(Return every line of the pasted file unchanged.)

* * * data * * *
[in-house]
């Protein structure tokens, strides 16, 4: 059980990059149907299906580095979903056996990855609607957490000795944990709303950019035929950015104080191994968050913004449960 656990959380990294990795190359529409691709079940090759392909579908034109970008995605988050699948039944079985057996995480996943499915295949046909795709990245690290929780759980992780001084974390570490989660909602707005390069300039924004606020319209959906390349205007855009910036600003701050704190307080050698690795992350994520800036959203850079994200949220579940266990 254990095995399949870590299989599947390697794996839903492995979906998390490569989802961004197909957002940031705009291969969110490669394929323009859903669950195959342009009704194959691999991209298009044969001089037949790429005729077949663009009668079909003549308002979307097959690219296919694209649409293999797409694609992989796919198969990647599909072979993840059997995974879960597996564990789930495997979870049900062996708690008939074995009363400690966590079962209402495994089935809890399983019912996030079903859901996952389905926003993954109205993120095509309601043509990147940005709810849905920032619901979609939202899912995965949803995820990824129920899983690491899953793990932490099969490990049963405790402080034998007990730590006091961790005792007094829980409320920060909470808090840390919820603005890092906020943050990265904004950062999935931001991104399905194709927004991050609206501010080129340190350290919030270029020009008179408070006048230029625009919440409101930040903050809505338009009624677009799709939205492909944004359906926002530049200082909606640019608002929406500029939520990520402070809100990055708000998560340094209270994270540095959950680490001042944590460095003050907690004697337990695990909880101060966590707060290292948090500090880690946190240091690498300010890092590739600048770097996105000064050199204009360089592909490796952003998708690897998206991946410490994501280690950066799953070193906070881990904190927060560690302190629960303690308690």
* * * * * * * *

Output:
[in-house]
């Protein structure tokens, strides 16, 4: 059980990059149907299906580095979903056996990855609607957490000795944990709303950019035929950015104080191994968050913004449960 656990959380990294990795190359529409691709079940090759392909579908034109970008995605988050699948039944079985057996995480996943499915295949046909795709990245690290929780759980992780001084974390570490989660909602707005390069300039924004606020319209959906390349205007855009910036600003701050704190307080050698690795992350994520800036959203850079994200949220579940266990 254990095995399949870590299989599947390697794996839903492995979906998390490569989802961004197909957002940031705009291969969110490669394929323009859903669950195959342009009704194959691999991209298009044969001089037949790429005729077949663009009668079909003549308002979307097959690219296919694209649409293999797409694609992989796919198969990647599909072979993840059997995974879960597996564990789930495997979870049900062996708690008939074995009363400690966590079962209402495994089935809890399983019912996030079903859901996952389905926003993954109205993120095509309601043509990147940005709810849905920032619901979609939202899912995965949803995820990824129920899983690491899953793990932490099969490990049963405790402080034998007990730590006091961790005792007094829980409320920060909470808090840390919820603005890092906020943050990265904004950062999935931001991104399905194709927004991050609206501010080129340190350290919030270029020009008179408070006048230029625009919440409101930040903050809505338009009624677009799709939205492909944004359906926002530049200082909606640019608002929406500029939520990520402070809100990055708000998560340094209270994270540095959950680490001042944590460095003050907690004697337990695990909880101060966590707060290292948090500090880690946190240091690498300010890092590739600048770097996105000064050199204009360089592909490796952003998708690897998206991946410490994501280690950066799953070193906070881990904190927060560690302190629960303690308690």